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Father-son relationship may play important role in later-life stress Add to ...









The father-son relationship may affect how sons, when they've grown into adults, deal with day-to-day stress in their lives, a new study suggests.

Men who characterized their childhood relationship with their fathers as "good" were more likely to be less emotional in handling stressful events on a daily basis, the U.S. research shows.

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The findings emerged from a nation-wide sample of about 1,000 men and women who were questioned every day for a week on a wide variety of topics, and who had provided information not only on their relationships but health, medications, socioeconomic status and more.

"Men who on days where they have a stressful situation are more reactive to it - they're more likely to be in a bad mood and have higher levels of psychological stress - these are the men who reported having poor relationships with their father in childhood," said psychologist Melanie Mallers, a stress health researcher at California State University-Fullerton.

Ms. Mallers presented her study at the American Psychological Association's annual convention in San Diego on Thursday. The work has been accepted for publication in an upcoming journal, she said.

Most of the parent-child literature focuses on the importance of the mother in the future success of a child. Ms. Mallers said she wasn't digging for the link that emerged between dads, their adult sons, and coping with stress.

"It reared its head all on its own, and showed that dads really, really matter for their sons," she said in an interview from Fullerton before heading to the conference.

"They matter for their daughters too, but they're especially significant for how adult men, the children who grow up to become adults, how they react to stress.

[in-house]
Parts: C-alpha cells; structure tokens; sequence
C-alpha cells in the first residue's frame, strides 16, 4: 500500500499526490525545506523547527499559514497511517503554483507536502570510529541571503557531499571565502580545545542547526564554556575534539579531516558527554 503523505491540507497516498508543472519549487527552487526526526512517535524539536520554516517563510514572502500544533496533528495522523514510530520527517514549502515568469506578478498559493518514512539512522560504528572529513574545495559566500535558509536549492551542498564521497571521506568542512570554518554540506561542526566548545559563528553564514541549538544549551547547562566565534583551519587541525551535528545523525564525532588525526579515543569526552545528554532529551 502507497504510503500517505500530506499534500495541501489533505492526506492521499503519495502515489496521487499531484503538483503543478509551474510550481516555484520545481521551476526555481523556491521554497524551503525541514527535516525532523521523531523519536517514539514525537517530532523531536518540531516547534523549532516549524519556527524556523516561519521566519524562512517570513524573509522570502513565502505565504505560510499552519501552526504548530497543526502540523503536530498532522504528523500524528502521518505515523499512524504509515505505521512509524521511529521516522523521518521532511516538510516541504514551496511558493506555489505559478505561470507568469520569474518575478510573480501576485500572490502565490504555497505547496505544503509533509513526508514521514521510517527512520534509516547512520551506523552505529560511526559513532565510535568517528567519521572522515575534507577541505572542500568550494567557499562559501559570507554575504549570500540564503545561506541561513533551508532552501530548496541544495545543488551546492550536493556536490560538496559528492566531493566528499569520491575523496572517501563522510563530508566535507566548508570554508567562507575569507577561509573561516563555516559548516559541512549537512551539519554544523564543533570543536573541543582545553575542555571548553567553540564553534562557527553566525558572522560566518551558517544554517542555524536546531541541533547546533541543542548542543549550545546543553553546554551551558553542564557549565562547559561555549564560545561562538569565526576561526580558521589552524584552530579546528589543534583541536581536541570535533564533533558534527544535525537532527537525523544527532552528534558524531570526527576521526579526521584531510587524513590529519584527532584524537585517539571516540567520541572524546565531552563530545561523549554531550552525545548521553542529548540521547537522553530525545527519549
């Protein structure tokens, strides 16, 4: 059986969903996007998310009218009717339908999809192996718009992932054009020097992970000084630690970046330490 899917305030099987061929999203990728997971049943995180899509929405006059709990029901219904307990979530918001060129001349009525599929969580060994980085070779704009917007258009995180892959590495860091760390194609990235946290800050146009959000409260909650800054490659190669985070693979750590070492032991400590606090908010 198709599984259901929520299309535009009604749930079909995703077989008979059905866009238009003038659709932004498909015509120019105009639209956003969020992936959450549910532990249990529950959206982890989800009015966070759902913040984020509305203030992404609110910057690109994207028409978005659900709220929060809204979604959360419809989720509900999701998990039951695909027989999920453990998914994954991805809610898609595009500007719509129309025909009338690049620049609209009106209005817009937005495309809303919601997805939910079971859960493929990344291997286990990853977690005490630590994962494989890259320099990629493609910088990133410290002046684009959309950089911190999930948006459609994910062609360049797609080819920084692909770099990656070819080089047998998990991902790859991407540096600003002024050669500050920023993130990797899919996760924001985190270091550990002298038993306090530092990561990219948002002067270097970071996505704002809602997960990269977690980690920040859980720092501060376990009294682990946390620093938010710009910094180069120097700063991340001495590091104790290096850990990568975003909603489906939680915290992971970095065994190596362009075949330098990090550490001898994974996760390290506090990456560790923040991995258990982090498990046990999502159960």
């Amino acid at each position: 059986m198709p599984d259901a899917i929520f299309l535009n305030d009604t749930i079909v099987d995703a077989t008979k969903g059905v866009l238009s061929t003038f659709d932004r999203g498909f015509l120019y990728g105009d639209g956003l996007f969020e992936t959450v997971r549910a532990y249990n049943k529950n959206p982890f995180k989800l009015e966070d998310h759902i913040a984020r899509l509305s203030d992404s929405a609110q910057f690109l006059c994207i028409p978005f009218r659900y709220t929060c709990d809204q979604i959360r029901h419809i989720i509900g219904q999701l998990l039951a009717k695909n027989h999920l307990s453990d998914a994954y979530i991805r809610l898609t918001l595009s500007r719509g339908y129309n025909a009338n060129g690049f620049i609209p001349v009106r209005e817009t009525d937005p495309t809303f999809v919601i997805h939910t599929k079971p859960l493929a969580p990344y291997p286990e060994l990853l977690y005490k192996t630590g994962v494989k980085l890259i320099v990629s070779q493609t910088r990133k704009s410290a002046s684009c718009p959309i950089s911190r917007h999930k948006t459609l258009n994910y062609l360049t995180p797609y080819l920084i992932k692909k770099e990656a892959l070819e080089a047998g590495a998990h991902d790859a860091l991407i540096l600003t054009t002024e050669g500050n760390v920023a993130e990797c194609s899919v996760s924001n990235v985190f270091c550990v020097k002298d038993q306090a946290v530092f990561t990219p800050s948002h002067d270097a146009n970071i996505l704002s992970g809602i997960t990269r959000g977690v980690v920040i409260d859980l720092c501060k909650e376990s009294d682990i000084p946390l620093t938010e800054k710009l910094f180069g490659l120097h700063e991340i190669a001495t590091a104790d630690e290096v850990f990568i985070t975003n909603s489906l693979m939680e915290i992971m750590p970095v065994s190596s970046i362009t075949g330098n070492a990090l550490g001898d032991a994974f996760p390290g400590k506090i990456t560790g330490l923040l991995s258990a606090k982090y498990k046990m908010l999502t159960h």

"There's a strong link between having poor relationships with your dad in childhood and how you do react to stress as an adult."

To determine the strength of their relationships, subjects were asked questions such as: "How would you rate your relationship with your mother during the years when you were growing up?" and "How much time and attention did your father give you when you needed it?"

The daily phone calls asked, among other things, about the participants' health, what they were angry about and what stressful issues they had dealt with: "Did they get in a fight with someone, did they get in a car accident, did they forget to pay a bill, did they lose hours from a job, did they have to work longer?" Ms. Mallers said.

These kinds of day-to-day issues have an impact on health, sometimes more than major happenings like a divorce or the death of a loved one, she said.

The findings are powerful from a research point of view, Ms. Mallers said, but she also sees them through the lens of motherhood.

"As a mom, when I see the way my husband interacts with my son, I realize this is having lasting effects on how he's going to cope, my son, how he's going to cope when he's older," she said. "And he's learning things from his dad that I can't necessarily teach him."

Overall, participants were more likely to describe their childhood relationship with their mom as better than the relationship with their dad. And more men reported a better mother-child relationship than women, the study found.

Ms. Mallers said she believes we need to have men more involved in children's lives as role models, whether it's as a parent or in child care and school settings.

"What men can do for boys, the way they play with them, the way they talk with them, the way they teach them to be assertive, the way they teach them to problem solve, it has profound lasting implications."

 

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